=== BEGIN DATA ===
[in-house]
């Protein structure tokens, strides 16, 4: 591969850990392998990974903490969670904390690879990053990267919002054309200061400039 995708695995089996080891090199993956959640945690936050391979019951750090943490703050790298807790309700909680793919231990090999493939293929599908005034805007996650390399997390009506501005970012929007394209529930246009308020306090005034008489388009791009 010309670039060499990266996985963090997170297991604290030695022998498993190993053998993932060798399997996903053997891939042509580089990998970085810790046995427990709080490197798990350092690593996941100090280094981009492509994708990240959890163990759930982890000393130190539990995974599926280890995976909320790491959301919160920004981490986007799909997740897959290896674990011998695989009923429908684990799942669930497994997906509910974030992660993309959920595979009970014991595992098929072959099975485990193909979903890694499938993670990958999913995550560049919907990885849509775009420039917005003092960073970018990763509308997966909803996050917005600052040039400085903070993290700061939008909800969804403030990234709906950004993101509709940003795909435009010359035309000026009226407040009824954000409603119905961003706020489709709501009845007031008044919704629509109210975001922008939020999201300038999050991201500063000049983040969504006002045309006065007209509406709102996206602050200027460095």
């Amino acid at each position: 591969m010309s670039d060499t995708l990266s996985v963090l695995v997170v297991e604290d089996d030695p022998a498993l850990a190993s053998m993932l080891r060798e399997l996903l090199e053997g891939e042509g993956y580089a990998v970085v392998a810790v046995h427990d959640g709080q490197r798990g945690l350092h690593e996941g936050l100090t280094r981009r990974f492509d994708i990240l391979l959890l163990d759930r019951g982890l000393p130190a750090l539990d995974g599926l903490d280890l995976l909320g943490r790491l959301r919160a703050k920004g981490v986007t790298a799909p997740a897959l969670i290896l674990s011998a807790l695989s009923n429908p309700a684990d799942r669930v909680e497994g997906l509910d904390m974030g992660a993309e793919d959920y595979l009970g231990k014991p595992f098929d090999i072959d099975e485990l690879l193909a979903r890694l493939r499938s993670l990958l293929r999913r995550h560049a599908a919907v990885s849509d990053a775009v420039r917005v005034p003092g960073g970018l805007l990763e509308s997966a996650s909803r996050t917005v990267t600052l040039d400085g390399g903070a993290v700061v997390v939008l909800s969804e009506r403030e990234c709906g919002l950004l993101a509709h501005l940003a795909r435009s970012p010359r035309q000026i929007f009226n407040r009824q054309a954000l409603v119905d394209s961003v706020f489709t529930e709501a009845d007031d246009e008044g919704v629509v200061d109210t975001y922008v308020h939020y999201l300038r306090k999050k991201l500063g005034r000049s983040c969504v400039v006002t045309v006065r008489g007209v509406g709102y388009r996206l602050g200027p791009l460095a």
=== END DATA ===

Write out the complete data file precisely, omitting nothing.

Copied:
[in-house]
């Protein structure tokens, strides 16, 4: 591969850990392998990974903490969670904390690879990053990267919002054309200061400039 995708695995089996080891090199993956959640945690936050391979019951750090943490703050790298807790309700909680793919231990090999493939293929599908005034805007996650390399997390009506501005970012929007394209529930246009308020306090005034008489388009791009 010309670039060499990266996985963090997170297991604290030695022998498993190993053998993932060798399997996903053997891939042509580089990998970085810790046995427990709080490197798990350092690593996941100090280094981009492509994708990240959890163990759930982890000393130190539990995974599926280890995976909320790491959301919160920004981490986007799909997740897959290896674990011998695989009923429908684990799942669930497994997906509910974030992660993309959920595979009970014991595992098929072959099975485990193909979903890694499938993670990958999913995550560049919907990885849509775009420039917005003092960073970018990763509308997966909803996050917005600052040039400085903070993290700061939008909800969804403030990234709906950004993101509709940003795909435009010359035309000026009226407040009824954000409603119905961003706020489709709501009845007031008044919704629509109210975001922008939020999201300038999050991201500063000049983040969504006002045309006065007209509406709102996206602050200027460095």
């Amino acid at each position: 591969m010309s670039d060499t995708l990266s996985v963090l695995v997170v297991e604290d089996d030695p022998a498993l850990a190993s053998m993932l080891r060798e399997l996903l090199e053997g891939e042509g993956y580089a990998v970085v392998a810790v046995h427990d959640g709080q490197r798990g945690l350092h690593e996941g936050l100090t280094r981009r990974f492509d994708i990240l391979l959890l163990d759930r019951g982890l000393p130190a750090l539990d995974g599926l903490d280890l995976l909320g943490r790491l959301r919160a703050k920004g981490v986007t790298a799909p997740a897959l969670i290896l674990s011998a807790l695989s009923n429908p309700a684990d799942r669930v909680e497994g997906l509910d904390m974030g992660a993309e793919d959920y595979l009970g231990k014991p595992f098929d090999i072959d099975e485990l690879l193909a979903r890694l493939r499938s993670l990958l293929r999913r995550h560049a599908a919907v990885s849509d990053a775009v420039r917005v005034p003092g960073g970018l805007l990763e509308s997966a996650s909803r996050t917005v990267t600052l040039d400085g390399g903070a993290v700061v997390v939008l909800s969804e009506r403030e990234c709906g919002l950004l993101a509709h501005l940003a795909r435009s970012p010359r035309q000026i929007f009226n407040r009824q054309a954000l409603v119905d394209s961003v706020f489709t529930e709501a009845d007031d246009e008044g919704v629509v200061d109210t975001y922008v308020h939020y999201l300038r306090k999050k991201l500063g005034r000049s983040c969504v400039v006002t045309v006065r008489g007209v509406g709102y388009r996206l602050g200027p791009l460095a």